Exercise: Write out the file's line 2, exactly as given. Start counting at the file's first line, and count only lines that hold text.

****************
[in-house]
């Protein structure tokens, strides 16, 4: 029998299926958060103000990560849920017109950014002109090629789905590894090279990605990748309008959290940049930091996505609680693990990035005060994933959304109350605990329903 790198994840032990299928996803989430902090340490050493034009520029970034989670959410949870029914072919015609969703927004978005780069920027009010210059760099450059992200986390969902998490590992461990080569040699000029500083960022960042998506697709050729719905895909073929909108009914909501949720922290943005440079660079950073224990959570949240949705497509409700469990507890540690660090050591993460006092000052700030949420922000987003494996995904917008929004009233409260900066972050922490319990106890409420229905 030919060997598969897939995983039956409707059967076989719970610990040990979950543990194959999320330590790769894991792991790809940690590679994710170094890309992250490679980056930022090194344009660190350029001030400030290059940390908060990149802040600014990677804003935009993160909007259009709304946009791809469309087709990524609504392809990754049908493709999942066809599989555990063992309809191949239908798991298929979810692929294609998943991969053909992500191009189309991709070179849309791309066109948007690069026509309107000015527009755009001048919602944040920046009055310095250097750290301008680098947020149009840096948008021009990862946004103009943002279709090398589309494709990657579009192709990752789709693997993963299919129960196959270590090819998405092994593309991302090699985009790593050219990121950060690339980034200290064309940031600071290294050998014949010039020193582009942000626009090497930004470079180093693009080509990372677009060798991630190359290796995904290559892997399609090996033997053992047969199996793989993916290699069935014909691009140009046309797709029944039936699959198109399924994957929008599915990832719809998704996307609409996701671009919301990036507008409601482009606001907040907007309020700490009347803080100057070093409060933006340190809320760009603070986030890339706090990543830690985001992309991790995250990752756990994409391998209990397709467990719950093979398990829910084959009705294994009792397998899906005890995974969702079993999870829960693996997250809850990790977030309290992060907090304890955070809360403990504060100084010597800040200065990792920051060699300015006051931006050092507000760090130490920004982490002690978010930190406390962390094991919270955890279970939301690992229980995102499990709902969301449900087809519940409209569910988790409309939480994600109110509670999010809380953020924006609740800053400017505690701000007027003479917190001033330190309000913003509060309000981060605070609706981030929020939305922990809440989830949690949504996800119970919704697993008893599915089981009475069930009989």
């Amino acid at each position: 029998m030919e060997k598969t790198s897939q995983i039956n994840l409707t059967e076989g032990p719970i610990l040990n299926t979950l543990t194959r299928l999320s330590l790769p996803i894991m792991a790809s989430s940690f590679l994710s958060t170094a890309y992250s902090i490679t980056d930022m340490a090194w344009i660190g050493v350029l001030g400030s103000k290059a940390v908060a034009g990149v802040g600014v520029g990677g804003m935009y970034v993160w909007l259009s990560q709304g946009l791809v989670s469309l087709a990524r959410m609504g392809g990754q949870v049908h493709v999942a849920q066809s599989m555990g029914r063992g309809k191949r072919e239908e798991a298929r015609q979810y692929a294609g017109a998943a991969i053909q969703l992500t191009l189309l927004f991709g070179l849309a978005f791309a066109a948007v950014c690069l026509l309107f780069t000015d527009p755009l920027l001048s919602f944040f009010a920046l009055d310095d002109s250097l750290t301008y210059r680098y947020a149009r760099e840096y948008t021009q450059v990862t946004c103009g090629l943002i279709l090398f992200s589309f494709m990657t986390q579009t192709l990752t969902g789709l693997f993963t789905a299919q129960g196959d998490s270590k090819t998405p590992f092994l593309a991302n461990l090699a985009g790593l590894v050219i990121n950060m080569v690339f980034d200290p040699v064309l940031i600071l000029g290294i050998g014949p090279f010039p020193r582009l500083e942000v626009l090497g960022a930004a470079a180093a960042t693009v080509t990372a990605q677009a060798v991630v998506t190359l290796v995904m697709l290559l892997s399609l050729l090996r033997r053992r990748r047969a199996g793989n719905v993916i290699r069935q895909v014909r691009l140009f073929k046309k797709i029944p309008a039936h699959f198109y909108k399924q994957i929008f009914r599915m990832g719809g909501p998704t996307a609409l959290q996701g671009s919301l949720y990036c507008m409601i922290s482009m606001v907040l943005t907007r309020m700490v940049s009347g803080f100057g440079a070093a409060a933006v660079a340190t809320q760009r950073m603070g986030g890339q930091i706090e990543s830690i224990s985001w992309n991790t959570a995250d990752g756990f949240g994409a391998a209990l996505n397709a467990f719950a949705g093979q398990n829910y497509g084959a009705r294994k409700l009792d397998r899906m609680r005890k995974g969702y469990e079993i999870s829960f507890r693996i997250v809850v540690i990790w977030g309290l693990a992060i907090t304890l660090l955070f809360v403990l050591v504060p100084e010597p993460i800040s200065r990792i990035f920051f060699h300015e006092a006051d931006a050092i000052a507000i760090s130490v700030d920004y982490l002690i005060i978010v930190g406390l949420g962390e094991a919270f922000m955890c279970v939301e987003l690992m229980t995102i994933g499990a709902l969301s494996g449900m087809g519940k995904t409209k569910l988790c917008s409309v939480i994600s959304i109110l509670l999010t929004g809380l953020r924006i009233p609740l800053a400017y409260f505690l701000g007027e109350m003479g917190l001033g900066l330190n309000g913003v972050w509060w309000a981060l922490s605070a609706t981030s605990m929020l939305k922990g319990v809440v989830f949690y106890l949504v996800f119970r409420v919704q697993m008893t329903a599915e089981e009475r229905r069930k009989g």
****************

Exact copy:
């Protein structure tokens, strides 16, 4: 029998299926958060103000990560849920017109950014002109090629789905590894090279990605990748309008959290940049930091996505609680693990990035005060994933959304109350605990329903 790198994840032990299928996803989430902090340490050493034009520029970034989670959410949870029914072919015609969703927004978005780069920027009010210059760099450059992200986390969902998490590992461990080569040699000029500083960022960042998506697709050729719905895909073929909108009914909501949720922290943005440079660079950073224990959570949240949705497509409700469990507890540690660090050591993460006092000052700030949420922000987003494996995904917008929004009233409260900066972050922490319990106890409420229905 030919060997598969897939995983039956409707059967076989719970610990040990979950543990194959999320330590790769894991792991790809940690590679994710170094890309992250490679980056930022090194344009660190350029001030400030290059940390908060990149802040600014990677804003935009993160909007259009709304946009791809469309087709990524609504392809990754049908493709999942066809599989555990063992309809191949239908798991298929979810692929294609998943991969053909992500191009189309991709070179849309791309066109948007690069026509309107000015527009755009001048919602944040920046009055310095250097750290301008680098947020149009840096948008021009990862946004103009943002279709090398589309494709990657579009192709990752789709693997993963299919129960196959270590090819998405092994593309991302090699985009790593050219990121950060690339980034200290064309940031600071290294050998014949010039020193582009942000626009090497930004470079180093693009080509990372677009060798991630190359290796995904290559892997399609090996033997053992047969199996793989993916290699069935014909691009140009046309797709029944039936699959198109399924994957929008599915990832719809998704996307609409996701671009919301990036507008409601482009606001907040907007309020700490009347803080100057070093409060933006340190809320760009603070986030890339706090990543830690985001992309991790995250990752756990994409391998209990397709467990719950093979398990829910084959009705294994009792397998899906005890995974969702079993999870829960693996997250809850990790977030309290992060907090304890955070809360403990504060100084010597800040200065990792920051060699300015006051931006050092507000760090130490920004982490002690978010930190406390962390094991919270955890279970939301690992229980995102499990709902969301449900087809519940409209569910988790409309939480994600109110509670999010809380953020924006609740800053400017505690701000007027003479917190001033330190309000913003509060309000981060605070609706981030929020939305922990809440989830949690949504996800119970919704697993008893599915089981009475069930009989």